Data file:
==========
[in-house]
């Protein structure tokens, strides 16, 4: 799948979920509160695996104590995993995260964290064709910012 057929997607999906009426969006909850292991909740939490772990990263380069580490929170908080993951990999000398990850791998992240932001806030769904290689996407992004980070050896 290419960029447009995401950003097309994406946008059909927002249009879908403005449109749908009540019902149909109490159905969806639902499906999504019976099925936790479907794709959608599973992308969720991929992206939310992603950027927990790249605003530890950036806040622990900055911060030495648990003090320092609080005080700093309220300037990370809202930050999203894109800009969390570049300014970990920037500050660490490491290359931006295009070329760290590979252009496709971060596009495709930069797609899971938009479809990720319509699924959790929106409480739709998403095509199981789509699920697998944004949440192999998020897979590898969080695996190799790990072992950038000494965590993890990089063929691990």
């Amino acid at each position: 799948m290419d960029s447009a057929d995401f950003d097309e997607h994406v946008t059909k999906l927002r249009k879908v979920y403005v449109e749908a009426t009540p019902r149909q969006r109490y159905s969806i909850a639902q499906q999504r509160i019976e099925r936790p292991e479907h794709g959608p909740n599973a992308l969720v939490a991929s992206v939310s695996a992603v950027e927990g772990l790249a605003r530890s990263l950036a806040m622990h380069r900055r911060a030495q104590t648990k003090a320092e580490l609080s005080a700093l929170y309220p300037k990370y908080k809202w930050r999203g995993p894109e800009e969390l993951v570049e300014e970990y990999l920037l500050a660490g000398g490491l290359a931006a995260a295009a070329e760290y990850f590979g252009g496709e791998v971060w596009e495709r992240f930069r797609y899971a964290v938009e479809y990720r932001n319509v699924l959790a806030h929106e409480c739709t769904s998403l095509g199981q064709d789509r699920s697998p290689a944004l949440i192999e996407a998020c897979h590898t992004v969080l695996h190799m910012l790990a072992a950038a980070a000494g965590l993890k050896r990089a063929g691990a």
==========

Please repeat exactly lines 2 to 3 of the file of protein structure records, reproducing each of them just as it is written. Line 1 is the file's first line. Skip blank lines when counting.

């Protein structure tokens, strides 16, 4: 799948979920509160695996104590995993995260964290064709910012 057929997607999906009426969006909850292991909740939490772990990263380069580490929170908080993951990999000398990850791998992240932001806030769904290689996407992004980070050896 290419960029447009995401950003097309994406946008059909927002249009879908403005449109749908009540019902149909109490159905969806639902499906999504019976099925936790479907794709959608599973992308969720991929992206939310992603950027927990790249605003530890950036806040622990900055911060030495648990003090320092609080005080700093309220300037990370809202930050999203894109800009969390570049300014970990920037500050660490490491290359931006295009070329760290590979252009496709971060596009495709930069797609899971938009479809990720319509699924959790929106409480739709998403095509199981789509699920697998944004949440192999998020897979590898969080695996190799790990072992950038000494965590993890990089063929691990």
């Amino acid at each position: 799948m290419d960029s447009a057929d995401f950003d097309e997607h994406v946008t059909k999906l927002r249009k879908v979920y403005v449109e749908a009426t009540p019902r149909q969006r109490y159905s969806i909850a639902q499906q999504r509160i019976e099925r936790p292991e479907h794709g959608p909740n599973a992308l969720v939490a991929s992206v939310s695996a992603v950027e927990g772990l790249a605003r530890s990263l950036a806040m622990h380069r900055r911060a030495q104590t648990k003090a320092e580490l609080s005080a700093l929170y309220p300037k990370y908080k809202w930050r999203g995993p894109e800009e969390l993951v570049e300014e970990y990999l920037l500050a660490g000398g490491l290359a931006a995260a295009a070329e760290y990850f590979g252009g496709e791998v971060w596009e495709r992240f930069r797609y899971a964290v938009e479809y990720r932001n319509v699924l959790a806030h929106e409480c739709t769904s998403l095509g199981q064709d789509r699920s697998p290689a944004l949440i192999e996407a998020c897979h590898t992004v969080l695996h190799m910012l790990a072992a950038a980070a000494g965590l993890k050896r990089a063929g691990a």